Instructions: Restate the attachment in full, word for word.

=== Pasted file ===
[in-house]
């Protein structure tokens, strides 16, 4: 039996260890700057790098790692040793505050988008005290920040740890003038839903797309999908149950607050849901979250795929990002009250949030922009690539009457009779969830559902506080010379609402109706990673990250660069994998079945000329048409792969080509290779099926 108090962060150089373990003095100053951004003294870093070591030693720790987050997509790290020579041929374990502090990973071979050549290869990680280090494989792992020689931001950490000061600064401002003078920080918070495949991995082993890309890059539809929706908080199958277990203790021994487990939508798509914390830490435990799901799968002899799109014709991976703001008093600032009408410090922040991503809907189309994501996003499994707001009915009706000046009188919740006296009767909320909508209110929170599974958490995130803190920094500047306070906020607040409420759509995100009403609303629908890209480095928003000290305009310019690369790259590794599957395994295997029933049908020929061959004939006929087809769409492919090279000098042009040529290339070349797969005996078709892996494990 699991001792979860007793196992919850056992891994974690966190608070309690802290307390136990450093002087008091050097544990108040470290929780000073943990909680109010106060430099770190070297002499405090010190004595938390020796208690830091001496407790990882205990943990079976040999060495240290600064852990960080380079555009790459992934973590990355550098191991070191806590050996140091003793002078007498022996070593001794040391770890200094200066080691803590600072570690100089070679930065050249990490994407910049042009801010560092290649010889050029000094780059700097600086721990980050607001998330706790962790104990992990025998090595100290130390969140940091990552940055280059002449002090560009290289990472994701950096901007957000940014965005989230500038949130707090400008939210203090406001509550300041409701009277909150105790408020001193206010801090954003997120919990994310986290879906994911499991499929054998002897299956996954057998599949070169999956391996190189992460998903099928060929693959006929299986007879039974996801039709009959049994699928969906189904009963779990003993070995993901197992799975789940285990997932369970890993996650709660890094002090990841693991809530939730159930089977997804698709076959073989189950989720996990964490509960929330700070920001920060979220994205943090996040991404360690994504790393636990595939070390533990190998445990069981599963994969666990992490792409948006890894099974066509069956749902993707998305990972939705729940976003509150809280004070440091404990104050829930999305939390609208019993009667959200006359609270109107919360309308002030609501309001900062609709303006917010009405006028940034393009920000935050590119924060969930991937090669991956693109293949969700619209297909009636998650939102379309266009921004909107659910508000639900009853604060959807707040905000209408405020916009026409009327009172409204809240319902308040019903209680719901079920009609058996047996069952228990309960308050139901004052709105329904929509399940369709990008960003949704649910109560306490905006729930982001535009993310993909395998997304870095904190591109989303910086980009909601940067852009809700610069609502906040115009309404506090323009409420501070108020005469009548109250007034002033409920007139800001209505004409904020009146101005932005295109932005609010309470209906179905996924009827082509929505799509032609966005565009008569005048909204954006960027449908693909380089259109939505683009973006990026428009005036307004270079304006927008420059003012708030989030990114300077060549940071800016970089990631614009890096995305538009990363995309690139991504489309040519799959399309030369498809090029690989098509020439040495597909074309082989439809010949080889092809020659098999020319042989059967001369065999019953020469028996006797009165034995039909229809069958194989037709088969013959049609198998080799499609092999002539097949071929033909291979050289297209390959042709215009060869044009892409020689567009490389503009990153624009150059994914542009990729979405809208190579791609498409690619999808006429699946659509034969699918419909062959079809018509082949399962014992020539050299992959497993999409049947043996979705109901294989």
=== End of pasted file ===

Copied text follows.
[in-house]
């Protein structure tokens, strides 16, 4: 039996260890700057790098790692040793505050988008005290920040740890003038839903797309999908149950607050849901979250795929990002009250949030922009690539009457009779969830559902506080010379609402109706990673990250660069994998079945000329048409792969080509290779099926 108090962060150089373990003095100053951004003294870093070591030693720790987050997509790290020579041929374990502090990973071979050549290869990680280090494989792992020689931001950490000061600064401002003078920080918070495949991995082993890309890059539809929706908080199958277990203790021994487990939508798509914390830490435990799901799968002899799109014709991976703001008093600032009408410090922040991503809907189309994501996003499994707001009915009706000046009188919740006296009767909320909508209110929170599974958490995130803190920094500047306070906020607040409420759509995100009403609303629908890209480095928003000290305009310019690369790259590794599957395994295997029933049908020929061959004939006929087809769409492919090279000098042009040529290339070349797969005996078709892996494990 699991001792979860007793196992919850056992891994974690966190608070309690802290307390136990450093002087008091050097544990108040470290929780000073943990909680109010106060430099770190070297002499405090010190004595938390020796208690830091001496407790990882205990943990079976040999060495240290600064852990960080380079555009790459992934973590990355550098191991070191806590050996140091003793002078007498022996070593001794040391770890200094200066080691803590600072570690100089070679930065050249990490994407910049042009801010560092290649010889050029000094780059700097600086721990980050607001998330706790962790104990992990025998090595100290130390969140940091990552940055280059002449002090560009290289990472994701950096901007957000940014965005989230500038949130707090400008939210203090406001509550300041409701009277909150105790408020001193206010801090954003997120919990994310986290879906994911499991499929054998002897299956996954057998599949070169999956391996190189992460998903099928060929693959006929299986007879039974996801039709009959049994699928969906189904009963779990003993070995993901197992799975789940285990997932369970890993996650709660890094002090990841693991809530939730159930089977997804698709076959073989189950989720996990964490509960929330700070920001920060979220994205943090996040991404360690994504790393636990595939070390533990190998445990069981599963994969666990992490792409948006890894099974066509069956749902993707998305990972939705729940976003509150809280004070440091404990104050829930999305939390609208019993009667959200006359609270109107919360309308002030609501309001900062609709303006917010009405006028940034393009920000935050590119924060969930991937090669991956693109293949969700619209297909009636998650939102379309266009921004909107659910508000639900009853604060959807707040905000209408405020916009026409009327009172409204809240319902308040019903209680719901079920009609058996047996069952228990309960308050139901004052709105329904929509399940369709990008960003949704649910109560306490905006729930982001535009993310993909395998997304870095904190591109989303910086980009909601940067852009809700610069609502906040115009309404506090323009409420501070108020005469009548109250007034002033409920007139800001209505004409904020009146101005932005295109932005609010309470209906179905996924009827082509929505799509032609966005565009008569005048909204954006960027449908693909380089259109939505683009973006990026428009005036307004270079304006927008420059003012708030989030990114300077060549940071800016970089990631614009890096995305538009990363995309690139991504489309040519799959399309030369498809090029690989098509020439040495597909074309082989439809010949080889092809020659098999020319042989059967001369065999019953020469028996006797009165034995039909229809069958194989037709088969013959049609198998080799499609092999002539097949071929033909291979050289297209390959042709215009060869044009892409020689567009490389503009990153624009150059994914542009990729979405809208190579791609498409690619999808006429699946659509034969699918419909062959079809018509082949399962014992020539050299992959497993999409049947043996979705109901294989």